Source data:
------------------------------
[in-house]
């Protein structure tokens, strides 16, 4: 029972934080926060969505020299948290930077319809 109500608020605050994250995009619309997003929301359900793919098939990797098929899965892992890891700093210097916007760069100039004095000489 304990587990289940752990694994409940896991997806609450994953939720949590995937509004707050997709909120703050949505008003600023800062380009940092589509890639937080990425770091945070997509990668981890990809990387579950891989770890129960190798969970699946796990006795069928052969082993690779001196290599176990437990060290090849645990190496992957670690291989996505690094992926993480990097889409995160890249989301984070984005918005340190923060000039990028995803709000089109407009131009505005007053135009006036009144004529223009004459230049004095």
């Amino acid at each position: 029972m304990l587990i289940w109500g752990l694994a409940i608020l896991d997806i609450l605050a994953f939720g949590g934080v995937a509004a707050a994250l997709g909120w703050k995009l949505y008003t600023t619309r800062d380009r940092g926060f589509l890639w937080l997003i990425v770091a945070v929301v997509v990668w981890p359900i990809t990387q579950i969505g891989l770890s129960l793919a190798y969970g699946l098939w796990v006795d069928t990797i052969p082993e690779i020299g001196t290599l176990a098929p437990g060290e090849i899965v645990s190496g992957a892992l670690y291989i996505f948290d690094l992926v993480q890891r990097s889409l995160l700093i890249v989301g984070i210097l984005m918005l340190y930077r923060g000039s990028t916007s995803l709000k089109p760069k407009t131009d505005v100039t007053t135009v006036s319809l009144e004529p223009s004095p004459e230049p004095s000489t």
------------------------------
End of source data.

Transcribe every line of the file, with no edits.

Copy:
[in-house]
């Protein structure tokens, strides 16, 4: 029972934080926060969505020299948290930077319809 109500608020605050994250995009619309997003929301359900793919098939990797098929899965892992890891700093210097916007760069100039004095000489 304990587990289940752990694994409940896991997806609450994953939720949590995937509004707050997709909120703050949505008003600023800062380009940092589509890639937080990425770091945070997509990668981890990809990387579950891989770890129960190798969970699946796990006795069928052969082993690779001196290599176990437990060290090849645990190496992957670690291989996505690094992926993480990097889409995160890249989301984070984005918005340190923060000039990028995803709000089109407009131009505005007053135009006036009144004529223009004459230049004095």
């Amino acid at each position: 029972m304990l587990i289940w109500g752990l694994a409940i608020l896991d997806i609450l605050a994953f939720g949590g934080v995937a509004a707050a994250l997709g909120w703050k995009l949505y008003t600023t619309r800062d380009r940092g926060f589509l890639w937080l997003i990425v770091a945070v929301v997509v990668w981890p359900i990809t990387q579950i969505g891989l770890s129960l793919a190798y969970g699946l098939w796990v006795d069928t990797i052969p082993e690779i020299g001196t290599l176990a098929p437990g060290e090849i899965v645990s190496g992957a892992l670690y291989i996505f948290d690094l992926v993480q890891r990097s889409l995160l700093i890249v989301g984070i210097l984005m918005l340190y930077r923060g000039s990028t916007s995803l709000k089109p760069k407009t131009d505005v100039t007053t135009v006036s319809l009144e004529p223009s004095p004459e230049p004095s000489t």